Gone are the days of going outside to play, tossing a baseball or football in the cul de sac, and riding bikes for hours in the neighborhood. Scary stories about innocent children being abducted made us all nervous about the whereabouts of our kids, and the debut of fancy mobile devices and high-tech video games made outdoor fun seem a little lame.
I’m not saying there’s anything wrong with the technology. I rely on it to work and also enjoy my Pinterest time in bed after hours. However, there is something magical about simply playing with others, and discovering the world with just your imagination.
And that’s what the Genius of Play campaign is all about. Kids need a variety of play options to develop into well-rounded adults. From running around the yard to enjoying arts and crafts or enjoying group games, these day-to-day interactions are actually experiences children will take with them in life…even if THEY don’t realize that.
The American Academy of Pediatrics recommends that children spend at least 60 minutes of open-ended play. Experts agree by teaching kids lessons and important life skills, play has a profound impact on childhood development. It improves cognitive abilities, hones communication skills, increases creativity, helps children process and express emotions, develops physical skills and enhances social skill.
Kids who play with literacy materials, like pretending to read to stuffed animals, have better languages abilities in kindergarten. Playing make-believe games is actually essential for kids who to develop a sense of curiosity and learn how to respond to different situations. Talking, singing, reading and playing are the best ways to stimulate children’s brain development.
There are dozens of surveys and studies about excessive use of technology for small children, but so far, I’m not seeing any disadvantages to good old-fashioned play time. These games are actually a fun teaching tool and interactive way you can engage with your kids.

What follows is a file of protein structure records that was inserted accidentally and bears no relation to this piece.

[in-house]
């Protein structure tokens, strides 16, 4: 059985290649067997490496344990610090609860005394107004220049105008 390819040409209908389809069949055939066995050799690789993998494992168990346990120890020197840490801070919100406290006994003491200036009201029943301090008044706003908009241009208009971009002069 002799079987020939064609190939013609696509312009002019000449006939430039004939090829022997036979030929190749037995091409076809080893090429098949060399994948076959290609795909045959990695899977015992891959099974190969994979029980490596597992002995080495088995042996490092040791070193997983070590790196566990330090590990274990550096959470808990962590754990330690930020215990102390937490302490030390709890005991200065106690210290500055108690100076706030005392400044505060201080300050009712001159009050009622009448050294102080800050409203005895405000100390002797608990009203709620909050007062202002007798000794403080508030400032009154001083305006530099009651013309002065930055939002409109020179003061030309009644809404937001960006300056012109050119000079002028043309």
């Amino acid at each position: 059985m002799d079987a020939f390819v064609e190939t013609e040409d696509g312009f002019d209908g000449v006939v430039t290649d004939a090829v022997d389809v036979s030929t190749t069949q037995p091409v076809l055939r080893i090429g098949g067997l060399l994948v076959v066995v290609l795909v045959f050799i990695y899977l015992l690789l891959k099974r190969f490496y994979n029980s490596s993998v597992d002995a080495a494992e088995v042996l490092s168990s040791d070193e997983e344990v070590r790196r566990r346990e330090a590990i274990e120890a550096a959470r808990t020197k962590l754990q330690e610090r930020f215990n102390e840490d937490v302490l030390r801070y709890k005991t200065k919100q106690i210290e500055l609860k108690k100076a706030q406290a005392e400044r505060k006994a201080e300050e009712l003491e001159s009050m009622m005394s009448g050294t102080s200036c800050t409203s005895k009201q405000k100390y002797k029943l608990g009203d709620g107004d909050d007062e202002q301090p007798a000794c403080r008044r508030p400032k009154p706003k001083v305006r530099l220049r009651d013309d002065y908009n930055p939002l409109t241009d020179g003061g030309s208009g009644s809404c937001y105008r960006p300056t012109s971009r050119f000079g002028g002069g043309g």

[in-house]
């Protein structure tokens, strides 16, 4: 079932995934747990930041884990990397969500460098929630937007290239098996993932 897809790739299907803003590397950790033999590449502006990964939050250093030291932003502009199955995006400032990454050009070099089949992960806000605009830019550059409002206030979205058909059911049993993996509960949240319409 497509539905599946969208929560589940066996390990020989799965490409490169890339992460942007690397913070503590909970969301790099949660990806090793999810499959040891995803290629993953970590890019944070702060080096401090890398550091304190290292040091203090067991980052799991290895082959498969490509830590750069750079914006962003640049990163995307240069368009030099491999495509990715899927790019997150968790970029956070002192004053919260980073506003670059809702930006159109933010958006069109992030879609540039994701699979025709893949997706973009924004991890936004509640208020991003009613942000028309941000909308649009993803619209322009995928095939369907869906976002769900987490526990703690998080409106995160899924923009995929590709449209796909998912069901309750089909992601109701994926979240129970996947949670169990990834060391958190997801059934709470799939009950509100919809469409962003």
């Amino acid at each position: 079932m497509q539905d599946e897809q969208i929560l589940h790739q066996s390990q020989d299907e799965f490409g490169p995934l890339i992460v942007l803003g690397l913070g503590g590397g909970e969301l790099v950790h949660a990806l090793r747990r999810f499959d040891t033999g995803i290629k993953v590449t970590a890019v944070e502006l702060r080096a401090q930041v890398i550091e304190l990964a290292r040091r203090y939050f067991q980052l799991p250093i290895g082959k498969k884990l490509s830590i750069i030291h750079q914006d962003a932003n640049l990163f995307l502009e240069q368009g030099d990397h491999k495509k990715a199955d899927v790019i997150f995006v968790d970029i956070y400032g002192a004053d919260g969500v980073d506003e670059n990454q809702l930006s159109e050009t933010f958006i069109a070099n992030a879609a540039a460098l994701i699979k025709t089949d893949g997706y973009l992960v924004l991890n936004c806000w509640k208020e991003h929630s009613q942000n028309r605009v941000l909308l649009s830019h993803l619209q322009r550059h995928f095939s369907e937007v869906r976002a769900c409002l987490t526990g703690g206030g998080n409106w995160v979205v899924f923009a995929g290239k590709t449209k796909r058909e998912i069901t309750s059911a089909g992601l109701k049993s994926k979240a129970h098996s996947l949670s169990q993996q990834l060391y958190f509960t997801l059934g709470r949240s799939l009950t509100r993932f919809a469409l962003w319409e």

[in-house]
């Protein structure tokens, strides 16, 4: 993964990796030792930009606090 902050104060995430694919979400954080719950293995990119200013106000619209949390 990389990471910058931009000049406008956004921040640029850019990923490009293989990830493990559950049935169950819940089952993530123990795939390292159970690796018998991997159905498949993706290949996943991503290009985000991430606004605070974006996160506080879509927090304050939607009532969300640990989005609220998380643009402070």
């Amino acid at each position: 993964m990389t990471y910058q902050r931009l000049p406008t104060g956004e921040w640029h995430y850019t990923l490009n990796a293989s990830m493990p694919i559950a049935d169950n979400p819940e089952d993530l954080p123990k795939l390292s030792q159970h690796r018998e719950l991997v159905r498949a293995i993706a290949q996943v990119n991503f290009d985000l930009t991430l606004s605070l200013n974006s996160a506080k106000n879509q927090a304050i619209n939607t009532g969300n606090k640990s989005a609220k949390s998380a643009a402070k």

And it doesn’t take a lot to do some of these activities. Whether the sun is shining or it’s pouring down raining outside, any day is perfect for play. Plus, with the weather cooling off, or at least it should in a few weeks, now is a perfect time to try out these fun games.
The hardest part of is probably going to be convincing your children to try out a new kind of unstructured fun and honestly making time each week with everything else you have going on. But it’s something that could have a life-changing impact on your child. Maybe you won’t see it immediately, but there will be long-term positive results, even if it’s nothing more than spending quality time with your family.
I didn’t grow up with any of fancy devices children have today. The fanciest thing we had was Fisher Price’s brown tape player and a Snoopy Snow Cone Maker. Still, I would like to believe that my development as an adult is directly related to the imaginative free play I had growing up. I made the most memories playing with my friend Shana at my grandparents’ backyard all summer, making four-course meals out of mud, grass and pecans.
Funny enough not much has changed except now I’m old enough to use the stove.